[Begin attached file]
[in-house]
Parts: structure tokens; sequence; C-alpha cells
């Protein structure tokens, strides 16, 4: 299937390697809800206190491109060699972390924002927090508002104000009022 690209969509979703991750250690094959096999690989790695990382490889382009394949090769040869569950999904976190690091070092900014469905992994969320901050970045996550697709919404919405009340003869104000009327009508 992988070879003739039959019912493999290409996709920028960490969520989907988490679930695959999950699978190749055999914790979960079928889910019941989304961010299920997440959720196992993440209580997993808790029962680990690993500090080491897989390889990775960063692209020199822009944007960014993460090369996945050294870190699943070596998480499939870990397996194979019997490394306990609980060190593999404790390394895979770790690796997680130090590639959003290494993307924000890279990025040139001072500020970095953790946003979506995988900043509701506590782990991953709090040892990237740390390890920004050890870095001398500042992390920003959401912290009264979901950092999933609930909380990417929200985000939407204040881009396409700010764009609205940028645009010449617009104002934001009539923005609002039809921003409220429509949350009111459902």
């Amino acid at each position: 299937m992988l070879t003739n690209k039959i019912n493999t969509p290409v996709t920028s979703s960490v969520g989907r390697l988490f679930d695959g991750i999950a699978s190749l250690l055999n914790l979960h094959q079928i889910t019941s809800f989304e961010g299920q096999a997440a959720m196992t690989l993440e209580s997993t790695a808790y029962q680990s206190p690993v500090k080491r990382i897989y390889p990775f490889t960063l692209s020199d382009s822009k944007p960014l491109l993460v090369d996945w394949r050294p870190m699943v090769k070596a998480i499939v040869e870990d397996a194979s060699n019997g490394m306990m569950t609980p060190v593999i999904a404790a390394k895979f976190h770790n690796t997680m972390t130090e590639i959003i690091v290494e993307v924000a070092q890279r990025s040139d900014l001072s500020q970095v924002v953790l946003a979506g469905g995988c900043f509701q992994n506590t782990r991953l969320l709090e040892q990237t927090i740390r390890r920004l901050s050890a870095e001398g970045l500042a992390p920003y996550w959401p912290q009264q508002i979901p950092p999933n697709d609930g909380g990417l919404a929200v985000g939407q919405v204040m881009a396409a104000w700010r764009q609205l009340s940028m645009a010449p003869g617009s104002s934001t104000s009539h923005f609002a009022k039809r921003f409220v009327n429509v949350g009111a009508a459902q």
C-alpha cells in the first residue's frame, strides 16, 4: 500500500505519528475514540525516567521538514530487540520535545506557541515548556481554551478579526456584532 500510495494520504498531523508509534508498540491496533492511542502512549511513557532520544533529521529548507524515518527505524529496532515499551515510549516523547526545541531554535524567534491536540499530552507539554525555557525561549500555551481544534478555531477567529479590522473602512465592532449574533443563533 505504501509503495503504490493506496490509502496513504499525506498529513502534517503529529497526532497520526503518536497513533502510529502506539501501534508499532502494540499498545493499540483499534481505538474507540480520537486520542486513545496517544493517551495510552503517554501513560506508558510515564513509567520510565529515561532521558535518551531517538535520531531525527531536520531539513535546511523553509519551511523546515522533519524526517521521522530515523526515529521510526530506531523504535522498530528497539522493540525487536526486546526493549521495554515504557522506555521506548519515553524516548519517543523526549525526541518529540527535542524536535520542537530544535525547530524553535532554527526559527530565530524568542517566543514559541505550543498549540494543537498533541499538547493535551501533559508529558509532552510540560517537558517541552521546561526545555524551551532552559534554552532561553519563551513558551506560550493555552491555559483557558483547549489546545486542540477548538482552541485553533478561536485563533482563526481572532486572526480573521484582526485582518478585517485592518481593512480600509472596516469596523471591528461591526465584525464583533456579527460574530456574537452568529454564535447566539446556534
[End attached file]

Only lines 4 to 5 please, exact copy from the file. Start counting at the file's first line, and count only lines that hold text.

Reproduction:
């Amino acid at each position: 299937m992988l070879t003739n690209k039959i019912n493999t969509p290409v996709t920028s979703s960490v969520g989907r390697l988490f679930d695959g991750i999950a699978s190749l250690l055999n914790l979960h094959q079928i889910t019941s809800f989304e961010g299920q096999a997440a959720m196992t690989l993440e209580s997993t790695a808790y029962q680990s206190p690993v500090k080491r990382i897989y390889p990775f490889t960063l692209s020199d382009s822009k944007p960014l491109l993460v090369d996945w394949r050294p870190m699943v090769k070596a998480i499939v040869e870990d397996a194979s060699n019997g490394m306990m569950t609980p060190v593999i999904a404790a390394k895979f976190h770790n690796t997680m972390t130090e590639i959003i690091v290494e993307v924000a070092q890279r990025s040139d900014l001072s500020q970095v924002v953790l946003a979506g469905g995988c900043f509701q992994n506590t782990r991953l969320l709090e040892q990237t927090i740390r390890r920004l901050s050890a870095e001398g970045l500042a992390p920003y996550w959401p912290q009264q508002i979901p950092p999933n697709d609930g909380g990417l919404a929200v985000g939407q919405v204040m881009a396409a104000w700010r764009q609205l009340s940028m645009a010449p003869g617009s104002s934001t104000s009539h923005f609002a009022k039809r921003f409220v009327n429509v949350g009111a009508a459902q």
C-alpha cells in the first residue's frame, strides 16, 4: 500500500505519528475514540525516567521538514530487540520535545506557541515548556481554551478579526456584532 500510495494520504498531523508509534508498540491496533492511542502512549511513557532520544533529521529548507524515518527505524529496532515499551515510549516523547526545541531554535524567534491536540499530552507539554525555557525561549500555551481544534478555531477567529479590522473602512465592532449574533443563533 505504501509503495503504490493506496490509502496513504499525506498529513502534517503529529497526532497520526503518536497513533502510529502506539501501534508499532502494540499498545493499540483499534481505538474507540480520537486520542486513545496517544493517551495510552503517554501513560506508558510515564513509567520510565529515561532521558535518551531517538535520531531525527531536520531539513535546511523553509519551511523546515522533519524526517521521522530515523526515529521510526530506531523504535522498530528497539522493540525487536526486546526493549521495554515504557522506555521506548519515553524516548519517543523526549525526541518529540527535542524536535520542537530544535525547530524553535532554527526559527530565530524568542517566543514559541505550543498549540494543537498533541499538547493535551501533559508529558509532552510540560517537558517541552521546561526545555524551551532552559534554552532561553519563551513558551506560550493555552491555559483557558483547549489546545486542540477548538482552541485553533478561536485563533482563526481572532486572526480573521484582526485582518478585517485592518481593512480600509472596516469596523471591528461591526465584525464583533456579527460574530456574537452568529454564535447566539446556534